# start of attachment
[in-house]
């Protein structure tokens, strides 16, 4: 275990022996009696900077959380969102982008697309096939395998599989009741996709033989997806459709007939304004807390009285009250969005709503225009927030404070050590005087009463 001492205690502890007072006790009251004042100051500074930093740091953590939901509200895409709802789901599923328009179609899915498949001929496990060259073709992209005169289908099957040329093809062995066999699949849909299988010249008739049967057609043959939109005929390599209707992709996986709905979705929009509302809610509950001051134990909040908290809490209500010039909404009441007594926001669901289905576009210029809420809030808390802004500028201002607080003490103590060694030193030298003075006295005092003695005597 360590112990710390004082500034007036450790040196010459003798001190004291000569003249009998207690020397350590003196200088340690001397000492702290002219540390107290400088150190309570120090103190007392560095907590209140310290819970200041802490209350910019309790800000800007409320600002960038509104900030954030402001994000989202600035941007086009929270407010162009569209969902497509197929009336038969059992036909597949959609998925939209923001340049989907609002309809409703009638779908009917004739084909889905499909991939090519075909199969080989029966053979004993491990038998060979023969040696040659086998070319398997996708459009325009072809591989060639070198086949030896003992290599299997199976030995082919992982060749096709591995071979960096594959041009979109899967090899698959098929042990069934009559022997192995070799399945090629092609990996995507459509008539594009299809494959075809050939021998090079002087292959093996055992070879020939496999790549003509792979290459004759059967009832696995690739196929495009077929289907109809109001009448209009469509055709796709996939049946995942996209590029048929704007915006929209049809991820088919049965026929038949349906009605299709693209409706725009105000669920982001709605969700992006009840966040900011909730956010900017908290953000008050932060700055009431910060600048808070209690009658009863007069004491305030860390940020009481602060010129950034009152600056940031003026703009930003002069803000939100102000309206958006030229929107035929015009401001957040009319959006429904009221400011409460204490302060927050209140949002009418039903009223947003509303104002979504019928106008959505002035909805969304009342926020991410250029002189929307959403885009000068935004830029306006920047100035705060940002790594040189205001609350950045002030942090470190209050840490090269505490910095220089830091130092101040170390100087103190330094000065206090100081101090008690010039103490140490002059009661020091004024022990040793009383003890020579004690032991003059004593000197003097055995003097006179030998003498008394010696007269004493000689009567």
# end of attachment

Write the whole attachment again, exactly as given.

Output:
[in-house]
């Protein structure tokens, strides 16, 4: 275990022996009696900077959380969102982008697309096939395998599989009741996709033989997806459709007939304004807390009285009250969005709503225009927030404070050590005087009463 001492205690502890007072006790009251004042100051500074930093740091953590939901509200895409709802789901599923328009179609899915498949001929496990060259073709992209005169289908099957040329093809062995066999699949849909299988010249008739049967057609043959939109005929390599209707992709996986709905979705929009509302809610509950001051134990909040908290809490209500010039909404009441007594926001669901289905576009210029809420809030808390802004500028201002607080003490103590060694030193030298003075006295005092003695005597 360590112990710390004082500034007036450790040196010459003798001190004291000569003249009998207690020397350590003196200088340690001397000492702290002219540390107290400088150190309570120090103190007392560095907590209140310290819970200041802490209350910019309790800000800007409320600002960038509104900030954030402001994000989202600035941007086009929270407010162009569209969902497509197929009336038969059992036909597949959609998925939209923001340049989907609002309809409703009638779908009917004739084909889905499909991939090519075909199969080989029966053979004993491990038998060979023969040696040659086998070319398997996708459009325009072809591989060639070198086949030896003992290599299997199976030995082919992982060749096709591995071979960096594959041009979109899967090899698959098929042990069934009559022997192995070799399945090629092609990996995507459509008539594009299809494959075809050939021998090079002087292959093996055992070879020939496999790549003509792979290459004759059967009832696995690739196929495009077929289907109809109001009448209009469509055709796709996939049946995942996209590029048929704007915006929209049809991820088919049965026929038949349906009605299709693209409706725009105000669920982001709605969700992006009840966040900011909730956010900017908290953000008050932060700055009431910060600048808070209690009658009863007069004491305030860390940020009481602060010129950034009152600056940031003026703009930003002069803000939100102000309206958006030229929107035929015009401001957040009319959006429904009221400011409460204490302060927050209140949002009418039903009223947003509303104002979504019928106008959505002035909805969304009342926020991410250029002189929307959403885009000068935004830029306006920047100035705060940002790594040189205001609350950045002030942090470190209050840490090269505490910095220089830091130092101040170390100087103190330094000065206090100081101090008690010039103490140490002059009661020091004024022990040793009383003890020579004690032991003059004593000197003097055995003097006179030998003498008394010696007269004493000689009567």